The Short Bus Diaries » Confessions About Life With an Autistic Son

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Monthly Archives: February 2013

Dear Woman at the Park

I was informed this morning by my husband that another mother in our neighborhood – even though she had never met me or even communicated with me via email – did not consider hiring me as a photographer because she thinks I’m “so negative”.  What follows is a lengthy explanation of who I am, if […]

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Adrienne - February 4, 2013 - 8:18 pm

Well said. You’re kicking ass and taking names and it’s HARD. I’ve been hit with those: you’re so negative; look on the bright side; just enjoy your son! Gag. My kid’s prognosis is lousy and I reserve the right to hate it and to struggle when I need to struggle. But people don’t understand, and worse are the ones who don’t try to understand. Worst of all are the people who judge.

Patty - February 4, 2013 - 9:25 pm

That anonymous woman, in my opinion, is the one who is negative. After all, she is judging you, someone she barely knows, instead of getting to know you. This is a terrific post. So honest and raw and spot on.

Debby - February 5, 2013 - 7:27 am

Aren’t we lucky that we are typically spared interaction with people such as this? Because we don’t have time to judge others’ lives even if we wanted to. Love…

Sunday Stilwell - February 5, 2013 - 7:30 am

I have run into this issue MANY times. I think as an autism parent we all do and I wish that made it easier to stomach.

It doesn’t.

I get tired of feeling like I have to educate the world around me. To make them bend to accept my sons for who they are.

You keep doing what you have to do and don’t ever apologize for it.

Also, let’s have a playdate SOON. Please.

Dorie Howell - February 5, 2013 - 12:50 pm

First of all, that is not a woman anyone would want as a client. So no love lost there. Let her find her “positive” photographer that will give her warm and fuzzies and also mediocre images. You are doing great under the mantle you wear every single day.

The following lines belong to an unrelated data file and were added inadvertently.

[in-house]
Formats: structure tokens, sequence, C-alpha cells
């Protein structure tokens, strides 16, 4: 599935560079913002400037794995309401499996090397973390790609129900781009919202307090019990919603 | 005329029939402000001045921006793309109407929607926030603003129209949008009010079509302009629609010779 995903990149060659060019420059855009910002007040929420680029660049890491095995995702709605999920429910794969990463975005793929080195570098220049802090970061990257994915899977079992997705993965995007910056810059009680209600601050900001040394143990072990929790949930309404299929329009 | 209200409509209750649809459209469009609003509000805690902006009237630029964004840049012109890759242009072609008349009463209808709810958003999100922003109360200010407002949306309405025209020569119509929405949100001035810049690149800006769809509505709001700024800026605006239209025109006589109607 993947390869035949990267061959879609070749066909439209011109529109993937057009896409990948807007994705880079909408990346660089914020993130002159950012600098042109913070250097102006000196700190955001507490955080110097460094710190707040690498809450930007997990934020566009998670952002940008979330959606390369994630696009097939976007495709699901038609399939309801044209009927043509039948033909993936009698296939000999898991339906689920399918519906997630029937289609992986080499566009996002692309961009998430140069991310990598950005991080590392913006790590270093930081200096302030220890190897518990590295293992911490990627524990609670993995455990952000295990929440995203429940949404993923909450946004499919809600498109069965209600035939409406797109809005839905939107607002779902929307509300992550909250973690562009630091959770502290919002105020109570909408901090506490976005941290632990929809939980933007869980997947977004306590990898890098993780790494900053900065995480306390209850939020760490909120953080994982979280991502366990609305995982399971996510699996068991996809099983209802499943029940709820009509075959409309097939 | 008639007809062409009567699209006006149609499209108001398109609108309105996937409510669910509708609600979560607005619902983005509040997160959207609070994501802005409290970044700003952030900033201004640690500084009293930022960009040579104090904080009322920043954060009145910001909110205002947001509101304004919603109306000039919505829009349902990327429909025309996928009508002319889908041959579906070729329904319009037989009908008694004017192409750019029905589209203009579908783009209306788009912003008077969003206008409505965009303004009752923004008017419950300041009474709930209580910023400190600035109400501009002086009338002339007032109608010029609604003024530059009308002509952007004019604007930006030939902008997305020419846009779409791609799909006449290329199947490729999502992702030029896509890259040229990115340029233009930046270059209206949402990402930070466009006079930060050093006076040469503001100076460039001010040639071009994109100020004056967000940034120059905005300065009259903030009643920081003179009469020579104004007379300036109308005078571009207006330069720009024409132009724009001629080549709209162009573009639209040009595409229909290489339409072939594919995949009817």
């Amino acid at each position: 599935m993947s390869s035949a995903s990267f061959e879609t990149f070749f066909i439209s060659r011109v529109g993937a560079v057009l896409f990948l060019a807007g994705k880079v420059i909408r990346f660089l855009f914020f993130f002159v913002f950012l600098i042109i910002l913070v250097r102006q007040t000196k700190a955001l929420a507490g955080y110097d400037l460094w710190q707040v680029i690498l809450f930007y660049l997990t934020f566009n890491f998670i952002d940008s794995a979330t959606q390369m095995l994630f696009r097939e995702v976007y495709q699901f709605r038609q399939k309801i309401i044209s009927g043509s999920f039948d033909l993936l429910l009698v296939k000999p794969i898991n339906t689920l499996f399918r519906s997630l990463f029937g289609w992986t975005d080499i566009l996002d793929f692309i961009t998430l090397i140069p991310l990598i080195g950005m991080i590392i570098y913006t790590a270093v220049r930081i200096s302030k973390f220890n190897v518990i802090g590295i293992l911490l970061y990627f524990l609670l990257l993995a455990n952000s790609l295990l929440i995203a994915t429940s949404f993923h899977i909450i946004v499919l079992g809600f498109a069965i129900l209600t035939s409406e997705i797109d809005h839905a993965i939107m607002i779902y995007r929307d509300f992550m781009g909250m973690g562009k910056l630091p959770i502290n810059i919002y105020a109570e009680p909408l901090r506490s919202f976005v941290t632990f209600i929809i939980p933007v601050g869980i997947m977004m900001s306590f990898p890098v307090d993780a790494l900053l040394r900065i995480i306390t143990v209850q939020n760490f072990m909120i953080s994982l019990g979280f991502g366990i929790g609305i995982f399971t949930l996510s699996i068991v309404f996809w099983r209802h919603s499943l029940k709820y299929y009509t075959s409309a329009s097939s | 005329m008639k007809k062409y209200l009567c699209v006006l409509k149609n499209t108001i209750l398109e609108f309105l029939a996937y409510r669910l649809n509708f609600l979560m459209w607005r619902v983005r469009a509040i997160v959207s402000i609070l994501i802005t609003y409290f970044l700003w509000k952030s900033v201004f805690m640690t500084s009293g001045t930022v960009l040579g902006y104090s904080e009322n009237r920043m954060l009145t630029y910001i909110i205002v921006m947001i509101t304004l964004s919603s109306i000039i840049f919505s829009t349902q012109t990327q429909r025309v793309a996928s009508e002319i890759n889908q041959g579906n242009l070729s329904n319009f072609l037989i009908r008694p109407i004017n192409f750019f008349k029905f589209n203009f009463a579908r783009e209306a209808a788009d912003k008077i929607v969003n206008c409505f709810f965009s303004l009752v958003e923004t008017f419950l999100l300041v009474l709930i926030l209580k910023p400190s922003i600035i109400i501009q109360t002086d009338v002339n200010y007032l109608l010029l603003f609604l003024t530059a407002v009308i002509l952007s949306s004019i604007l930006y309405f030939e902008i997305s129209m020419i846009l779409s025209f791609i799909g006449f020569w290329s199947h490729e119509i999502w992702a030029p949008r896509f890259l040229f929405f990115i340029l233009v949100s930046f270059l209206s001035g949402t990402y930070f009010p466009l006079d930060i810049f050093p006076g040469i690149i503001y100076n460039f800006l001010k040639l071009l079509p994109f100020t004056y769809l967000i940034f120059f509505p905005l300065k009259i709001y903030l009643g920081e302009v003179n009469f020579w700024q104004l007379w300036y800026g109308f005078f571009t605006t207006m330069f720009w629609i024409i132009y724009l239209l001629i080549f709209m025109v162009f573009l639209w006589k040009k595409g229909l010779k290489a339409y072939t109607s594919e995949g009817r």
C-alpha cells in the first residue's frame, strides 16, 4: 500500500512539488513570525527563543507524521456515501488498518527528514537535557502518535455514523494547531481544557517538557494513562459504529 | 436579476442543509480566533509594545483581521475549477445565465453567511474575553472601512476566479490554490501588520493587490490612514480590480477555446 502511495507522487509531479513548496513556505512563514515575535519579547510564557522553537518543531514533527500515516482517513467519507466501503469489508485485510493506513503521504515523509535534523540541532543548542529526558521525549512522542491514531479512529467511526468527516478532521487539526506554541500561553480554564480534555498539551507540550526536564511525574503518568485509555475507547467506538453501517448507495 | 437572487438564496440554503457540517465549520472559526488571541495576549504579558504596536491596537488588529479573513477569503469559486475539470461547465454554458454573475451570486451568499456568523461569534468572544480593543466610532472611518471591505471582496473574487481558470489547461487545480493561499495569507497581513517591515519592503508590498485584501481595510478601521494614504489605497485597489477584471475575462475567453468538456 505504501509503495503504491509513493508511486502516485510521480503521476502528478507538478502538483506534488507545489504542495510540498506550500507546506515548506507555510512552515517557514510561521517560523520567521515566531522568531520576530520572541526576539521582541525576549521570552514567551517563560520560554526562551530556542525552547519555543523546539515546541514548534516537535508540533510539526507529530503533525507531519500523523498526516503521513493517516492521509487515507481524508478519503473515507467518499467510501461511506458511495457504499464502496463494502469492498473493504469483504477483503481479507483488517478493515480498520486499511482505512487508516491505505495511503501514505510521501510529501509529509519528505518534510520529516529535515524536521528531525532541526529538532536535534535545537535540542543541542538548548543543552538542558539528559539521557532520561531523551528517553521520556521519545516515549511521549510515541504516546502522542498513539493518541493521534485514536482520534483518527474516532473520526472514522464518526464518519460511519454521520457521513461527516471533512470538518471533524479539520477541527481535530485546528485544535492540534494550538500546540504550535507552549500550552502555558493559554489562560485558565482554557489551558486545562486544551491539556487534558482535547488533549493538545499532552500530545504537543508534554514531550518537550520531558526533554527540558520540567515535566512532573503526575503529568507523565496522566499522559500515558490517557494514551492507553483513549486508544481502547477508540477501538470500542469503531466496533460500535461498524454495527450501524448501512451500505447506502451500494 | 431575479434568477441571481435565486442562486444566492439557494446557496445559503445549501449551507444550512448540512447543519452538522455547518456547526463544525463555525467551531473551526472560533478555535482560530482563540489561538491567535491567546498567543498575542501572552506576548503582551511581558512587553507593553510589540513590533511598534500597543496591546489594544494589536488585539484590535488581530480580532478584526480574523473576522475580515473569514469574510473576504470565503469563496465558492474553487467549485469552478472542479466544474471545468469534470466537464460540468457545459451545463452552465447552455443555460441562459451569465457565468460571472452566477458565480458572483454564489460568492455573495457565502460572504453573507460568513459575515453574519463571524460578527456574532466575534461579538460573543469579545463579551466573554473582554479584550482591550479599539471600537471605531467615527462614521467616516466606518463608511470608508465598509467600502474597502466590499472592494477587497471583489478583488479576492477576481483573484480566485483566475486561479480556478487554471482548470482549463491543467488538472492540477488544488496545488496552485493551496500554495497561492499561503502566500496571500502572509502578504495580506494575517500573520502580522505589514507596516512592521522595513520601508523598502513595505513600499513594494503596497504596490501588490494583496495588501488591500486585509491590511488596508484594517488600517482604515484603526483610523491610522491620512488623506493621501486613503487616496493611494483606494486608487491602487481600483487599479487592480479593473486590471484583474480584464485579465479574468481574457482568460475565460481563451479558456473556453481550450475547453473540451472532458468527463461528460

Elaine - February 5, 2013 - 3:27 pm

I only met you in person once – when you gave an incredible amount of information in a condensed period of time on photography. I could tell you were nervous about something going on in your home, but even with whatever must have been going on – you were awesome. And your images are awesome. And it is so unfair that someone thinks they can judge you. I wish we could all operate under the framework that every other mom / person / business owner / child is doing the best they can. It shouldn’t be this hard. I hope the world becomes a more accepting place.

K - March 1, 2013 - 4:16 pm

To negative is offering an opinion of your business/ you to your husband while he’s on a family outing. Who does that? It’s pretty hard to think of a socially acceptable context.

Mom-In-A-Million - The Invisible Boy - March 11, 2013 - 9:34 pm

[…] about sitting there with his arms and legs resting on the rope relaxes him and quells the constant stimulus seeking activity that keeps his parents on their toes lest he break something or hurt himself or steal food off a […]

Ellen - March 14, 2013 - 2:53 pm

If you have never met her and never even communicated with her, why do you care so much about what she thinks?

I’m a small business owner, and people choose not to hire me for all sorts of reasons, some reasonable, some completely stupid. It comes with the territory. Some people will like me, some people won’t. That’s just the way it is. It’s a waste of time and energy to obsess over these things.

Maya - March 14, 2013 - 3:00 pm

I actually haven’t been obsessing about this woman, and that wasn’t really what I was getting at, but perhaps failed to successfully convey. The imaginary conversation I had with this woman is a stand-in for what I would say to anybody who has ever judged me as being too negative, whether it’s in a business context or otherwise. In fact, when people ask me how I am, I wish it was appropriate to tell them how I really am, and how my day is really going, because oftentimes I’m having a hard time. But for the most part, people just want to see the nice stuff, hear pleasantries, and not dig too deep into what special needs parenting is really like. In contrast, if all of us special needs parents had the guts to really tell people the truth, it would likely make the other person feel very uncomfortable, either because they really don’t want to know or because they have no idea what to say in response. So this is me, responding like I wish I really could, when similar situations arise [that have little or nothing to do with business].

[…] son’s “version” of autism, as I’ve mentioned previously, is not a small part of who he is. It’s pretty much everything–at least right now. I […]

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